Behavioral Disinhibition and Sexual Risk Behavior among Adolescents and Young Adults in MalawiReport as inadecuate




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Background

While behavioral factors such as early age of sexual debut, inconsistent use of condoms and multiple sexual partners have been studied in Africa, less is known about how characteristics such as impulsivity and externalizing behaviors relate to HIV-related sexual risk-taking in that region. The purpose of this study was to develop a culturally adapted behavioral disinhibition index in a sample of adolescents and young adults in Malawi. We then sought to examine the relationship between the index and sexual risk behavior as measured by multiple sexual partners and number of lifetime sexual partners.

Methods

Cross-sectional data were collected from 2342 participants in rural Malawi aged 15 to 29 years. We constructed a disinhibitory behavior score DBS using questions assessing disinhibitory behaviors. Bivariate analyses were conducted to assess the relationships among the individual DBS component behaviors. We utilized multivariable logistic regression to determine the association of the DBS with multiple sexual partners, and negative binomial regression to model the relationship between the DBS and number of lifetime sexual partners.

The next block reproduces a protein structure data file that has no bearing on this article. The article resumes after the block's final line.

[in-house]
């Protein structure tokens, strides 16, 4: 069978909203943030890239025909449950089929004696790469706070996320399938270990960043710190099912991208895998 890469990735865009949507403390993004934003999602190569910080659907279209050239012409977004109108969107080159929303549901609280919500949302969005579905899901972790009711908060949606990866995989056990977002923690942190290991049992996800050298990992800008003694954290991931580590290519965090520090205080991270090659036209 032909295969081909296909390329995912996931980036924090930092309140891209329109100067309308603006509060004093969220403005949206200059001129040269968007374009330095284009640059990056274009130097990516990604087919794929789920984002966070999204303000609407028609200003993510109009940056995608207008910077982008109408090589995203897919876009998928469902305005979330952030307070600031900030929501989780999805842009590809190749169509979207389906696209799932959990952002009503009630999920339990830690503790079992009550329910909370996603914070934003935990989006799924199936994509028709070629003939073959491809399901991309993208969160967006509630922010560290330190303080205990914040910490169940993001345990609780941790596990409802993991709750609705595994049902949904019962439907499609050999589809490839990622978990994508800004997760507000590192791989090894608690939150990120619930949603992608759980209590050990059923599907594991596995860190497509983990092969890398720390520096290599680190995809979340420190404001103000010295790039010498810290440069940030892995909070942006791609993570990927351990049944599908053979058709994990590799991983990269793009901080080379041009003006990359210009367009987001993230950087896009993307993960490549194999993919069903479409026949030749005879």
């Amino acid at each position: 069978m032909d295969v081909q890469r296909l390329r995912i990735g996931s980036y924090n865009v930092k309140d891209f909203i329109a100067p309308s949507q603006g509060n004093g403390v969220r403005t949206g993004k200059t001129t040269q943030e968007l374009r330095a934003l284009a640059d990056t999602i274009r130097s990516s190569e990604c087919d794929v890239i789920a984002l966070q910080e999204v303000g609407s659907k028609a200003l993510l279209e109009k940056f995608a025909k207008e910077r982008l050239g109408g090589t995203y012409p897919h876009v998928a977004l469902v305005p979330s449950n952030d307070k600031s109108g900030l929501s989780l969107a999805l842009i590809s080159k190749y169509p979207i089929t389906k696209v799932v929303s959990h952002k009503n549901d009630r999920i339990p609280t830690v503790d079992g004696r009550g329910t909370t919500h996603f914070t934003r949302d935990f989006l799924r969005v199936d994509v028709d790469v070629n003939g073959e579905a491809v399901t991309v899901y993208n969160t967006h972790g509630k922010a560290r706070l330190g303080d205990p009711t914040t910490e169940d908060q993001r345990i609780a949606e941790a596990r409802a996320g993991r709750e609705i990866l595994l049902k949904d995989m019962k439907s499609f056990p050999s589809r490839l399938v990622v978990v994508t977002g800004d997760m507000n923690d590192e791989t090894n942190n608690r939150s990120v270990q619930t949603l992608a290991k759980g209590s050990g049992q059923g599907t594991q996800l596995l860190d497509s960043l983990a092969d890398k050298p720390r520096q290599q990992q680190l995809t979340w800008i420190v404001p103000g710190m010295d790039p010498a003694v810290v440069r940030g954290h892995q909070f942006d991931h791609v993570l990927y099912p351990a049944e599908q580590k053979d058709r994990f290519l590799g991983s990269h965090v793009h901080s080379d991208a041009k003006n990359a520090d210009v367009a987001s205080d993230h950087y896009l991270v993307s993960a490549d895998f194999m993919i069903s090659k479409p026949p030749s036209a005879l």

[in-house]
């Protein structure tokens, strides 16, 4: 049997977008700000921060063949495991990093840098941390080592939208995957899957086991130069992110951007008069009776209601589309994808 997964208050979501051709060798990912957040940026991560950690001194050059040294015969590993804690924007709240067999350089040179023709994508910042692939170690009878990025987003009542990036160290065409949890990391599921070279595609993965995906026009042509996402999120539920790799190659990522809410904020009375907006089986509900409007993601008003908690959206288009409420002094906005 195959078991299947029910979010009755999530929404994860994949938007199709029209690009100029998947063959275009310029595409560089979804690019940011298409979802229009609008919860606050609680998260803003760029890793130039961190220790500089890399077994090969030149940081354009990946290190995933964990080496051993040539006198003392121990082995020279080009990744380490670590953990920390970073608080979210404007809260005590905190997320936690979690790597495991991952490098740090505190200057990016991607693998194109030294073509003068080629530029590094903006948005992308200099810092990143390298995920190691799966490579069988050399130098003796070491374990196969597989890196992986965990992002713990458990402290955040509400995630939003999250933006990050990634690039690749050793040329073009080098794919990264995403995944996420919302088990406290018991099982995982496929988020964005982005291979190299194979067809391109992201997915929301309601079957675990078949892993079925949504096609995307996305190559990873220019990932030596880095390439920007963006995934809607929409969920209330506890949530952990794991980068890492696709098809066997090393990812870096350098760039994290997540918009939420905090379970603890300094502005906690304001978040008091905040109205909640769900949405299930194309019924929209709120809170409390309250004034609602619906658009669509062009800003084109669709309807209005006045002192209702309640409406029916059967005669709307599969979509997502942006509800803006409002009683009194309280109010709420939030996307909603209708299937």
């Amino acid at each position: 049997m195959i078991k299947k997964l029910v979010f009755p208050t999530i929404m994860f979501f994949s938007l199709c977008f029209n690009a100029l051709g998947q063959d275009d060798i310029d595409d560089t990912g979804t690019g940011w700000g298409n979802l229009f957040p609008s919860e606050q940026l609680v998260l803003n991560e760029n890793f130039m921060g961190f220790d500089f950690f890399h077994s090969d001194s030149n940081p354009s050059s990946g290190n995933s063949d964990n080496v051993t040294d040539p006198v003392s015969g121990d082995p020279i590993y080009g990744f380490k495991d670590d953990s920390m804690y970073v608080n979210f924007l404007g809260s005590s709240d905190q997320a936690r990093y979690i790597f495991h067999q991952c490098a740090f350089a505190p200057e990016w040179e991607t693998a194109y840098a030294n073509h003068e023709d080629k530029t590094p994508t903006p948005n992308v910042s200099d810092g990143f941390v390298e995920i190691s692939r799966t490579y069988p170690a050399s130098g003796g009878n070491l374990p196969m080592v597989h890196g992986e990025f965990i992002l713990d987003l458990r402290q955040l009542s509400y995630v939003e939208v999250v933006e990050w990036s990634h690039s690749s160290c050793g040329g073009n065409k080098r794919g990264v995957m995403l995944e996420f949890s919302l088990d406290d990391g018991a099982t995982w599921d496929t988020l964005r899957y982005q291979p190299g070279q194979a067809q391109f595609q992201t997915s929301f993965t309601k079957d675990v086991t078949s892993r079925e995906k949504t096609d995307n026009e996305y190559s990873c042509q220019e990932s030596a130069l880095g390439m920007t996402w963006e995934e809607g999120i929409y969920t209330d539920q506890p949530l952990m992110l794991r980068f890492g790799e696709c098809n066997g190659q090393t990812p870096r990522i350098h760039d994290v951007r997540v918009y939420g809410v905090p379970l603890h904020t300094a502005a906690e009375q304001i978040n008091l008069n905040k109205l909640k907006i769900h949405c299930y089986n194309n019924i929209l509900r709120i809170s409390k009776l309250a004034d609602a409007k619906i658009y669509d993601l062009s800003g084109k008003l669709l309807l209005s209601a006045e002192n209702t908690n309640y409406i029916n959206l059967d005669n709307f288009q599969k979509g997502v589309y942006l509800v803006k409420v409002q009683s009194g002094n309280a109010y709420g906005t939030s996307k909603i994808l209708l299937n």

Findings

Nearly all the DBS component behaviors were significantly associated in the bivariate analyses. The DBS was associated with having multiple sexual partners OR 1.97; 95% CI 1.57–2.48 in the multivariable logistic regression analysis. Further, negative binomial regression results demonstrated that the DBS was associated with an increased number of lifetime sexual partners OR 1.11; 95% CI 1.07–1.16.

Conclusions

HIV preventive programs in Africa should take into consideration disinhibitory behaviors that may be associated with sexual risk-taking. The DBS can be used as a simple tool to identify those who may be more likely to engage in these behaviors and provide useful information regarding which groups of individuals particularly need to be targeted for behavior change interventions.



Author: Maureen Muchimba , Megan Burton, Sara Yeatman, Abdallah Chilungo, Brett C. Haberstick, Susan E. Young, Robin P. Corley, Matthew B

Source: http://plos.srce.hr/



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